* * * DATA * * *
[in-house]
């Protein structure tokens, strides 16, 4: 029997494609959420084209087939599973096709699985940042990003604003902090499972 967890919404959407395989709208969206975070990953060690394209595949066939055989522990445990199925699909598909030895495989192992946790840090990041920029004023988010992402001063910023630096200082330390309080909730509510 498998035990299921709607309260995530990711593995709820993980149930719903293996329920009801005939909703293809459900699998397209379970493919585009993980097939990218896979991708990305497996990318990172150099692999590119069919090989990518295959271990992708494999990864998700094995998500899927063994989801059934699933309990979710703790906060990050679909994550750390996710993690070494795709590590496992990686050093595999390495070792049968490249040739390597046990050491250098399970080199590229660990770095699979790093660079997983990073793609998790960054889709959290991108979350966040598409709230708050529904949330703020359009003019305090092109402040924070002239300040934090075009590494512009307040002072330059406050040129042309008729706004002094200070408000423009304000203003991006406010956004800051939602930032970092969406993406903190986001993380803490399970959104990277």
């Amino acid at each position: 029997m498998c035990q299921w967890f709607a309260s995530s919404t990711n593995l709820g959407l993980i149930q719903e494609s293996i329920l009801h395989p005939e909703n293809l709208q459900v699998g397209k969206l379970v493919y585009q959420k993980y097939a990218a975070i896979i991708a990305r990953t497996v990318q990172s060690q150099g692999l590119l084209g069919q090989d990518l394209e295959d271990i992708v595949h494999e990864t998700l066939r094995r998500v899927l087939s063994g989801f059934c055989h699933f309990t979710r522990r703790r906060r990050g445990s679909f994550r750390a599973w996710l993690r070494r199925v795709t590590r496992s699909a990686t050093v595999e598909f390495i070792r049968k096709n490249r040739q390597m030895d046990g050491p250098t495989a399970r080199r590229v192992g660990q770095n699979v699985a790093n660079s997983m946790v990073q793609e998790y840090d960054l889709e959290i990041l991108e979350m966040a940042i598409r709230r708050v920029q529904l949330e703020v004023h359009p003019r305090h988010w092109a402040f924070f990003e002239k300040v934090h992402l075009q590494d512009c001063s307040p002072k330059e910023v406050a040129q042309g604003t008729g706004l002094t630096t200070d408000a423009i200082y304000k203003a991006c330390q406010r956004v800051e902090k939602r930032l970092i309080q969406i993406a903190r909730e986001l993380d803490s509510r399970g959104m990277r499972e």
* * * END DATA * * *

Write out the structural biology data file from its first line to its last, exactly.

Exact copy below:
[in-house]
């Protein structure tokens, strides 16, 4: 029997494609959420084209087939599973096709699985940042990003604003902090499972 967890919404959407395989709208969206975070990953060690394209595949066939055989522990445990199925699909598909030895495989192992946790840090990041920029004023988010992402001063910023630096200082330390309080909730509510 498998035990299921709607309260995530990711593995709820993980149930719903293996329920009801005939909703293809459900699998397209379970493919585009993980097939990218896979991708990305497996990318990172150099692999590119069919090989990518295959271990992708494999990864998700094995998500899927063994989801059934699933309990979710703790906060990050679909994550750390996710993690070494795709590590496992990686050093595999390495070792049968490249040739390597046990050491250098399970080199590229660990770095699979790093660079997983990073793609998790960054889709959290991108979350966040598409709230708050529904949330703020359009003019305090092109402040924070002239300040934090075009590494512009307040002072330059406050040129042309008729706004002094200070408000423009304000203003991006406010956004800051939602930032970092969406993406903190986001993380803490399970959104990277």
């Amino acid at each position: 029997m498998c035990q299921w967890f709607a309260s995530s919404t990711n593995l709820g959407l993980i149930q719903e494609s293996i329920l009801h395989p005939e909703n293809l709208q459900v699998g397209k969206l379970v493919y585009q959420k993980y097939a990218a975070i896979i991708a990305r990953t497996v990318q990172s060690q150099g692999l590119l084209g069919q090989d990518l394209e295959d271990i992708v595949h494999e990864t998700l066939r094995r998500v899927l087939s063994g989801f059934c055989h699933f309990t979710r522990r703790r906060r990050g445990s679909f994550r750390a599973w996710l993690r070494r199925v795709t590590r496992s699909a990686t050093v595999e598909f390495i070792r049968k096709n490249r040739q390597m030895d046990g050491p250098t495989a399970r080199r590229v192992g660990q770095n699979v699985a790093n660079s997983m946790v990073q793609e998790y840090d960054l889709e959290i990041l991108e979350m966040a940042i598409r709230r708050v920029q529904l949330e703020v004023h359009p003019r305090h988010w092109a402040f924070f990003e002239k300040v934090h992402l075009q590494d512009c001063s307040p002072k330059e910023v406050a040129q042309g604003t008729g706004l002094t630096t200070d408000a423009i200082y304000k203003a991006c330390q406010r956004v800051e902090k939602r930032l970092i309080q969406i993406a903190r909730e986001l993380d803490s509510r399970g959104m990277r499972e």